Color change in fresh, ripe strawberry (Fragaria ×ananassa Duch.) fruit stored at 0C for up to 7 days was recorded using the Commission Internationale de l' Éclairage color space (L*, a*, and b*). External (skin) fruit color became darker and less chromatic but did not change hue. Internal (flesh) fruit color became darker and more chromatic. Regression coefficients calculated for individual genotypes were homogeneous for each of the color traits except internal hue. Depending on genotype, the red fruit flesh either became a bluer red or did not change hue. In all cases, rates of change were small. Color change for fresh strawberry fruit during several days of storage at 0C likely is not an appreciable source of error in plant breeding experiments.
Erik J. Sacks and Douglas V. Shaw
C.E. Finn, J.F. Hancock, T. Mackey, and S. Serçe
Twenty blueberry (Vaccinium sp. L.) families were planted in Michigan and Oregon to determine variability among families, locations and the importance of family×location interaction. The families were generated at Michigan State University from crosses among parents with a diverse genetic background. Seedlings were planted in field locations in Corvallis, Ore., and East Lansing, Mich., in 1995 and managed following standard commercial blueberry production practices with no insecticide or fungicide applications. In 1998-2000 the plants were evaluated for survival, bloom date, ripening date, plant growth and the fruit were scored for crop load, color, picking scar, firmness and size. All traits, except fruit color, varied significantly between locations. Plants in Oregon had a 36% greater survival rate and grew to be much larger, 80% taller and 104% wider, than those in Michigan. Families in Oregon flowered earlier in the year than those in Michigan but ripened at a similar time. Between locations, family differences were only evident for survival and fruit color. In Oregon, there were differences among families for all traits whereas in Michigan only survival, ripening date, plant height and width, and picking scar differed significantly. The family × environment interaction was not significant for crop load, fruit color and fruit firmness, so individuals selected on the basis of crop load, fruit color and fruit firmness should perform similarly in either location. There was a significant family × environment interaction for the other traits including survival, bloom date, ripening date, ripening interval, plant height and width, and for picking scar. Therefore, there is a need for individual selection programs at each location. Genotypes well adapted to Michigan may also do well in Oregon, but numerous promising genotypes could be missed for Oregon, if families are first selected in Michigan. The loss of numerous individuals due to winter cold may have reduced levels of variability in Michigan.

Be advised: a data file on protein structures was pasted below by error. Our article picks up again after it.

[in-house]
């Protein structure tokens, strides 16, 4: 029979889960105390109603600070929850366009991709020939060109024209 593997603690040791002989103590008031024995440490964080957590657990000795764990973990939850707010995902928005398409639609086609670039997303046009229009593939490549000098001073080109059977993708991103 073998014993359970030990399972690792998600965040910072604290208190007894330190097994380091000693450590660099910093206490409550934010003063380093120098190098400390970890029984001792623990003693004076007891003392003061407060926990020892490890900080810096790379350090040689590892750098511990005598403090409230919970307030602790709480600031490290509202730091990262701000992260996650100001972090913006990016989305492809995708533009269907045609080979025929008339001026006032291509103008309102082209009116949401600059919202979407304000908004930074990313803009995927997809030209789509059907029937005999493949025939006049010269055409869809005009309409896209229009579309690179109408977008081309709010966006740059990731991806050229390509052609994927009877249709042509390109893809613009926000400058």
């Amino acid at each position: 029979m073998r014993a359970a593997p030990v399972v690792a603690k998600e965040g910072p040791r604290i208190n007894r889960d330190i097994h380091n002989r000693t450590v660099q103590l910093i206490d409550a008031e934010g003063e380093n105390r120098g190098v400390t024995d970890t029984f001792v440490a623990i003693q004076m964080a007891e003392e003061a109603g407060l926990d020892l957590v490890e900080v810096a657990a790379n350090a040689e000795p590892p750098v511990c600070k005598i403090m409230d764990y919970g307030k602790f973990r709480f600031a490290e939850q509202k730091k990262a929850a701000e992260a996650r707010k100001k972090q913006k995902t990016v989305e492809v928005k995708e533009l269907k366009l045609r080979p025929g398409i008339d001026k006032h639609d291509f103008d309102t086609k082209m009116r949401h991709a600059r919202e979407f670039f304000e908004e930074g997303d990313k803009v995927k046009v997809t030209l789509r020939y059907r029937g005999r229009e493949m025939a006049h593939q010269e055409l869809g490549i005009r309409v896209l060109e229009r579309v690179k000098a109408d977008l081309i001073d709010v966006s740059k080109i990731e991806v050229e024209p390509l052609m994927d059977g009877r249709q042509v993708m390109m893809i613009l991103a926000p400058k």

Ron Porat, Xuqiao Feng, Moshe Huberman, David Galili, Raphael Goren, and Eliezer E. Goldschmidt
'Oroblanco' is an early-maturing pummelo-grapefruit hybrid (Citrus grandis Osbeck × C. paradisi Macf.). The fruit are usually picked and marketed while the peel color is still green; however, in some cases they can lose this green color during postharvest shipping and storage, which diminishes their commercial value. The effects of storage temperatures, gibberellic acid (GA), ethylene, and 1-methylcyclopropene (1-MCP) on the degreening of 'Oroblanco' fruit were examined. Storage temperature was critical for retaining fruit color: at 2 °C the fruit remained green for a period up to 5 weeks, whereas at storage temperatures of 6, 12, and 20 °C there was a progressive increase in the rate of degreening. Applications of GA, either as preharvest sprays or as postharvest dip treatments, effectively retained the green fruit color. Ethylene exposures up to 100 μL·L-1 for 3 days had only a slight effect on fruit degreening, and 1-MCP treatments up to 200 nL·L-1 for 16 hours had no effect at all. The slight influence of ethylene and the ineffectiveness of 1-MCP on fruit color change can not be attributed to difficulties in their application, since in the same experiments ethylene markedly induced peduncle abscission, and 1-MCP effectively inhibited this ethylene effect. Accordingly, ethylene had only a relatively small effect on the induction of chlorophyllase enzyme activity in green 'Oroblanco' peel tissue.